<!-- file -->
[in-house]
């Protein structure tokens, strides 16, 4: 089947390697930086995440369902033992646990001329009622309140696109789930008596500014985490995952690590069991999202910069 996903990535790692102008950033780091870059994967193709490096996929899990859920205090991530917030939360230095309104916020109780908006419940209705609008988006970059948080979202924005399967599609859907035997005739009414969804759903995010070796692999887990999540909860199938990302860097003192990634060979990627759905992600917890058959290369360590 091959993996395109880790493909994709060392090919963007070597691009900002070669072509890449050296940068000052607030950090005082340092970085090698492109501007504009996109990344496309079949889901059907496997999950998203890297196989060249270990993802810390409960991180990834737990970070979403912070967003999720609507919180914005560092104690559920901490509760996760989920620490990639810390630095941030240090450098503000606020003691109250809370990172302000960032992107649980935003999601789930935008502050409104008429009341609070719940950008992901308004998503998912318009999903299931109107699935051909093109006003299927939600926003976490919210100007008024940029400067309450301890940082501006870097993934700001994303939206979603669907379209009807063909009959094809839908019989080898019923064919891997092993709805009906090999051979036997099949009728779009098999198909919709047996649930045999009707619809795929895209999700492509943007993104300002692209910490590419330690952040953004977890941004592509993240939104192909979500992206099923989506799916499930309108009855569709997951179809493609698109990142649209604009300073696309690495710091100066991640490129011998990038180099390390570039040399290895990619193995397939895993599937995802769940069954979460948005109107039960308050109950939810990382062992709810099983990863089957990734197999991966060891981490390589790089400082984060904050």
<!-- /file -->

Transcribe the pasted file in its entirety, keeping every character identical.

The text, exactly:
[in-house]
């Protein structure tokens, strides 16, 4: 089947390697930086995440369902033992646990001329009622309140696109789930008596500014985490995952690590069991999202910069 996903990535790692102008950033780091870059994967193709490096996929899990859920205090991530917030939360230095309104916020109780908006419940209705609008988006970059948080979202924005399967599609859907035997005739009414969804759903995010070796692999887990999540909860199938990302860097003192990634060979990627759905992600917890058959290369360590 091959993996395109880790493909994709060392090919963007070597691009900002070669072509890449050296940068000052607030950090005082340092970085090698492109501007504009996109990344496309079949889901059907496997999950998203890297196989060249270990993802810390409960991180990834737990970070979403912070967003999720609507919180914005560092104690559920901490509760996760989920620490990639810390630095941030240090450098503000606020003691109250809370990172302000960032992107649980935003999601789930935008502050409104008429009341609070719940950008992901308004998503998912318009999903299931109107699935051909093109006003299927939600926003976490919210100007008024940029400067309450301890940082501006870097993934700001994303939206979603669907379209009807063909009959094809839908019989080898019923064919891997092993709805009906090999051979036997099949009728779009098999198909919709047996649930045999009707619809795929895209999700492509943007993104300002692209910490590419330690952040953004977890941004592509993240939104192909979500992206099923989506799916499930309108009855569709997951179809493609698109990142649209604009300073696309690495710091100066991640490129011998990038180099390390570039040399290895990619193995397939895993599937995802769940069954979460948005109107039960308050109950939810990382062992709810099983990863089957990734197999991966060891981490390589790089400082984060904050």